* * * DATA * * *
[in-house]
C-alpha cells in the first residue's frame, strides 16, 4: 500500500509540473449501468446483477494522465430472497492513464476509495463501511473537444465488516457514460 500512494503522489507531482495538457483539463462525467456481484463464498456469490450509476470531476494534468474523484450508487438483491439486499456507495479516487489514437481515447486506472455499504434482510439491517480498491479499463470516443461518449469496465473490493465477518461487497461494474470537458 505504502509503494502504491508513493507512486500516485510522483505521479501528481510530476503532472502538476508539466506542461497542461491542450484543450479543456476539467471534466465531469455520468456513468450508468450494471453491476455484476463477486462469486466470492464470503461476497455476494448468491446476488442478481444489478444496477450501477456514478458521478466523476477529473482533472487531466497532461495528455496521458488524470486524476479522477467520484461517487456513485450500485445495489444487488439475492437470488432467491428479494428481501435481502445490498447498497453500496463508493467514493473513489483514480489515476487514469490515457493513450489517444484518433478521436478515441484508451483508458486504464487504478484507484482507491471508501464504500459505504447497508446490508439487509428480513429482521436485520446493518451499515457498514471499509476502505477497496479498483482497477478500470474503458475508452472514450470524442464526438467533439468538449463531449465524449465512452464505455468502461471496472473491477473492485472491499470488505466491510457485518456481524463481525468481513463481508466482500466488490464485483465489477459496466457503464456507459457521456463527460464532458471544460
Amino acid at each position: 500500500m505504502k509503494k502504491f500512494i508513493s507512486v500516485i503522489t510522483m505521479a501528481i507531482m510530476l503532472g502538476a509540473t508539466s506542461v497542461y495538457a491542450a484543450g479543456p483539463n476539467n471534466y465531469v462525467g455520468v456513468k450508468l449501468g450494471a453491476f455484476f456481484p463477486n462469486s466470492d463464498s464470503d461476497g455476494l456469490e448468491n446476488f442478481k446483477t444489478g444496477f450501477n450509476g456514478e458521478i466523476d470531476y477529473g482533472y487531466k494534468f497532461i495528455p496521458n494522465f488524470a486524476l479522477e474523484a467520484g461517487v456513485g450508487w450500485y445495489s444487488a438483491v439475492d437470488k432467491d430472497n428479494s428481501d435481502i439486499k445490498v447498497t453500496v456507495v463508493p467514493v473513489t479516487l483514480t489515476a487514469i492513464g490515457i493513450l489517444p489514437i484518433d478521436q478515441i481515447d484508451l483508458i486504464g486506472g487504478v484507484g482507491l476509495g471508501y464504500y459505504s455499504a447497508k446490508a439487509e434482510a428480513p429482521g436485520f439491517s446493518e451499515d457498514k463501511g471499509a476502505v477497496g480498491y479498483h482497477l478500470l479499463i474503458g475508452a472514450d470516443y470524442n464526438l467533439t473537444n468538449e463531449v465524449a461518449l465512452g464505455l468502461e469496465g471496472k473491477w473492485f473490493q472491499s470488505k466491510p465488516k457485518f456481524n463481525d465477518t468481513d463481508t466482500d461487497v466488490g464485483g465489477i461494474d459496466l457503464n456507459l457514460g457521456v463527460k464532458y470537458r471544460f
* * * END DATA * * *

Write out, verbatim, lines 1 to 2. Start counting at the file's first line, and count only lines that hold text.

[in-house]
C-alpha cells in the first residue's frame, strides 16, 4: 500500500509540473449501468446483477494522465430472497492513464476509495463501511473537444465488516457514460 500512494503522489507531482495538457483539463462525467456481484463464498456469490450509476470531476494534468474523484450508487438483491439486499456507495479516487489514437481515447486506472455499504434482510439491517480498491479499463470516443461518449469496465473490493465477518461487497461494474470537458 505504502509503494502504491508513493507512486500516485510522483505521479501528481510530476503532472502538476508539466506542461497542461491542450484543450479543456476539467471534466465531469455520468456513468450508468450494471453491476455484476463477486462469486466470492464470503461476497455476494448468491446476488442478481444489478444496477450501477456514478458521478466523476477529473482533472487531466497532461495528455496521458488524470486524476479522477467520484461517487456513485450500485445495489444487488439475492437470488432467491428479494428481501435481502445490498447498497453500496463508493467514493473513489483514480489515476487514469490515457493513450489517444484518433478521436478515441484508451483508458486504464487504478484507484482507491471508501464504500459505504447497508446490508439487509428480513429482521436485520446493518451499515457498514471499509476502505477497496479498483482497477478500470474503458475508452472514450470524442464526438467533439468538449463531449465524449465512452464505455468502461471496472473491477473492485472491499470488505466491510457485518456481524463481525468481513463481508466482500466488490464485483465489477459496466457503464456507459457521456463527460464532458471544460